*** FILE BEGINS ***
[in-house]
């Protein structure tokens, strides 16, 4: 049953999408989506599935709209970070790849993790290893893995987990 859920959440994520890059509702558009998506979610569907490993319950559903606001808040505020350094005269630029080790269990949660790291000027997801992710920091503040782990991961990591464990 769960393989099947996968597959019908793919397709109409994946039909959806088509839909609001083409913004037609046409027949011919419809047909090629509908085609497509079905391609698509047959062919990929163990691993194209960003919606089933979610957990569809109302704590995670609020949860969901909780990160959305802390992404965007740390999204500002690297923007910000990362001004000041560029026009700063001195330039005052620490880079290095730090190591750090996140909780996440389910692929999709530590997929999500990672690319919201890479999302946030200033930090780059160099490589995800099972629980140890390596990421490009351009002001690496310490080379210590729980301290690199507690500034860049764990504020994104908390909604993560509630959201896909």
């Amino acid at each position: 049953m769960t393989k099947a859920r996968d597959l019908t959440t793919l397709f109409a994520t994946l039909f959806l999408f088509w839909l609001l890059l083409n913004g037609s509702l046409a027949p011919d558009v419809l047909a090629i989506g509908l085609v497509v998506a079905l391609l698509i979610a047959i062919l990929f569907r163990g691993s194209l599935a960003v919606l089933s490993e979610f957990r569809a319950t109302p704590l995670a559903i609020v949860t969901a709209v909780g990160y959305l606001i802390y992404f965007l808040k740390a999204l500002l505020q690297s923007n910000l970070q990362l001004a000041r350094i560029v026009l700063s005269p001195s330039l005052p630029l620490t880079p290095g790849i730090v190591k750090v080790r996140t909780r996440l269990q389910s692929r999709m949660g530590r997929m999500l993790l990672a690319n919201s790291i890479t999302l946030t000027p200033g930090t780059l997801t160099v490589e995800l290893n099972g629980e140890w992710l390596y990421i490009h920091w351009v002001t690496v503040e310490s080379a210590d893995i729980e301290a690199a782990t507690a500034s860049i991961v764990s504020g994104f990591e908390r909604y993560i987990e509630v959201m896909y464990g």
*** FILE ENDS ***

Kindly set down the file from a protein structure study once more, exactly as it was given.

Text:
[in-house]
């Protein structure tokens, strides 16, 4: 049953999408989506599935709209970070790849993790290893893995987990 859920959440994520890059509702558009998506979610569907490993319950559903606001808040505020350094005269630029080790269990949660790291000027997801992710920091503040782990991961990591464990 769960393989099947996968597959019908793919397709109409994946039909959806088509839909609001083409913004037609046409027949011919419809047909090629509908085609497509079905391609698509047959062919990929163990691993194209960003919606089933979610957990569809109302704590995670609020949860969901909780990160959305802390992404965007740390999204500002690297923007910000990362001004000041560029026009700063001195330039005052620490880079290095730090190591750090996140909780996440389910692929999709530590997929999500990672690319919201890479999302946030200033930090780059160099490589995800099972629980140890390596990421490009351009002001690496310490080379210590729980301290690199507690500034860049764990504020994104908390909604993560509630959201896909």
């Amino acid at each position: 049953m769960t393989k099947a859920r996968d597959l019908t959440t793919l397709f109409a994520t994946l039909f959806l999408f088509w839909l609001l890059l083409n913004g037609s509702l046409a027949p011919d558009v419809l047909a090629i989506g509908l085609v497509v998506a079905l391609l698509i979610a047959i062919l990929f569907r163990g691993s194209l599935a960003v919606l089933s490993e979610f957990r569809a319950t109302p704590l995670a559903i609020v949860t969901a709209v909780g990160y959305l606001i802390y992404f965007l808040k740390a999204l500002l505020q690297s923007n910000l970070q990362l001004a000041r350094i560029v026009l700063s005269p001195s330039l005052p630029l620490t880079p290095g790849i730090v190591k750090v080790r996140t909780r996440l269990q389910s692929r999709m949660g530590r997929m999500l993790l990672a690319n919201s790291i890479t999302l946030t000027p200033g930090t780059l997801t160099v490589e995800l290893n099972g629980e140890w992710l390596y990421i490009h920091w351009v002001t690496v503040e310490s080379a210590d893995i729980e301290a690199a782990t507690a500034s860049i991961v764990s504020g994104f990591e908390r909604y993560i987990e509630v959201m896909y464990g």